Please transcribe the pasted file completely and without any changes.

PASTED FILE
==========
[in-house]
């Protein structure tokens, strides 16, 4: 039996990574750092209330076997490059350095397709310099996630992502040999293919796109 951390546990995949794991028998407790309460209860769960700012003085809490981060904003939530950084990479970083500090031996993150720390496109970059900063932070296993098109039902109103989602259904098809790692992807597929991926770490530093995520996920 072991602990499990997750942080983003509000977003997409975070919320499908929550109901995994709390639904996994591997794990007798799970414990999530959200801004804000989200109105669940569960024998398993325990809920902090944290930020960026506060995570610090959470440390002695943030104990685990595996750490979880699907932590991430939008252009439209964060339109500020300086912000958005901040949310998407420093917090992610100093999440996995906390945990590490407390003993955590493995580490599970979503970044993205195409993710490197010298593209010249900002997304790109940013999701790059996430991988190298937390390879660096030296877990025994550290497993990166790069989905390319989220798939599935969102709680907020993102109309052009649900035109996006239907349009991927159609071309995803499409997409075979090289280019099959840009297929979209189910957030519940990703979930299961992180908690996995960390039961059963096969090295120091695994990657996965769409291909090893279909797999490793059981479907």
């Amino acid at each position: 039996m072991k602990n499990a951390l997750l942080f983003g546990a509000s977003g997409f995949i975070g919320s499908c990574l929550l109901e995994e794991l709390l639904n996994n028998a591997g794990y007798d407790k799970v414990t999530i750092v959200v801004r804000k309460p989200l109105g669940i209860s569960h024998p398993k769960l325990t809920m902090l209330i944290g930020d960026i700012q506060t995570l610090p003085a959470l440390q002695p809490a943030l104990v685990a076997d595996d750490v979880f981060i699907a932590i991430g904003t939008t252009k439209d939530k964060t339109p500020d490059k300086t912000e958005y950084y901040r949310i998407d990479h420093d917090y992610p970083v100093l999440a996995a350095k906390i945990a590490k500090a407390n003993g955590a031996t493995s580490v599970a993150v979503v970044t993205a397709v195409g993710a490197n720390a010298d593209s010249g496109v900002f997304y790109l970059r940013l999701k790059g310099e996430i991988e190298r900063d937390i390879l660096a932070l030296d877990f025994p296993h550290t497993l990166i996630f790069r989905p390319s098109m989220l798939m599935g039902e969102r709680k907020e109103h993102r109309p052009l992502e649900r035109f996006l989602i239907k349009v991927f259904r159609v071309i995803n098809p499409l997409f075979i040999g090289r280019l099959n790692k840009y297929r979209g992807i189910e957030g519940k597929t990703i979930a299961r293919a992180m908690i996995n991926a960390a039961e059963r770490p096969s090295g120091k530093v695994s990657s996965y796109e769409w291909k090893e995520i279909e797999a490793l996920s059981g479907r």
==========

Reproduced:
[in-house]
């Protein structure tokens, strides 16, 4: 039996990574750092209330076997490059350095397709310099996630992502040999293919796109 951390546990995949794991028998407790309460209860769960700012003085809490981060904003939530950084990479970083500090031996993150720390496109970059900063932070296993098109039902109103989602259904098809790692992807597929991926770490530093995520996920 072991602990499990997750942080983003509000977003997409975070919320499908929550109901995994709390639904996994591997794990007798799970414990999530959200801004804000989200109105669940569960024998398993325990809920902090944290930020960026506060995570610090959470440390002695943030104990685990595996750490979880699907932590991430939008252009439209964060339109500020300086912000958005901040949310998407420093917090992610100093999440996995906390945990590490407390003993955590493995580490599970979503970044993205195409993710490197010298593209010249900002997304790109940013999701790059996430991988190298937390390879660096030296877990025994550290497993990166790069989905390319989220798939599935969102709680907020993102109309052009649900035109996006239907349009991927159609071309995803499409997409075979090289280019099959840009297929979209189910957030519940990703979930299961992180908690996995960390039961059963096969090295120091695994990657996965769409291909090893279909797999490793059981479907």
């Amino acid at each position: 039996m072991k602990n499990a951390l997750l942080f983003g546990a509000s977003g997409f995949i975070g919320s499908c990574l929550l109901e995994e794991l709390l639904n996994n028998a591997g794990y007798d407790k799970v414990t999530i750092v959200v801004r804000k309460p989200l109105g669940i209860s569960h024998p398993k769960l325990t809920m902090l209330i944290g930020d960026i700012q506060t995570l610090p003085a959470l440390q002695p809490a943030l104990v685990a076997d595996d750490v979880f981060i699907a932590i991430g904003t939008t252009k439209d939530k964060t339109p500020d490059k300086t912000e958005y950084y901040r949310i998407d990479h420093d917090y992610p970083v100093l999440a996995a350095k906390i945990a590490k500090a407390n003993g955590a031996t493995s580490v599970a993150v979503v970044t993205a397709v195409g993710a490197n720390a010298d593209s010249g496109v900002f997304y790109l970059r940013l999701k790059g310099e996430i991988e190298r900063d937390i390879l660096a932070l030296d877990f025994p296993h550290t497993l990166i996630f790069r989905p390319s098109m989220l798939m599935g039902e969102r709680k907020e109103h993102r109309p052009l992502e649900r035109f996006l989602i239907k349009v991927f259904r159609v071309i995803n098809p499409l997409f075979i040999g090289r280019l099959n790692k840009y297929r979209g992807i189910e957030g519940k597929t990703i979930a299961r293919a992180m908690i996995n991926a960390a039961e059963r770490p096969s090295g120091k530093v695994s990657s996965y796109e769409w291909k090893e995520i279909e797999a490793l996920s059981g479907r």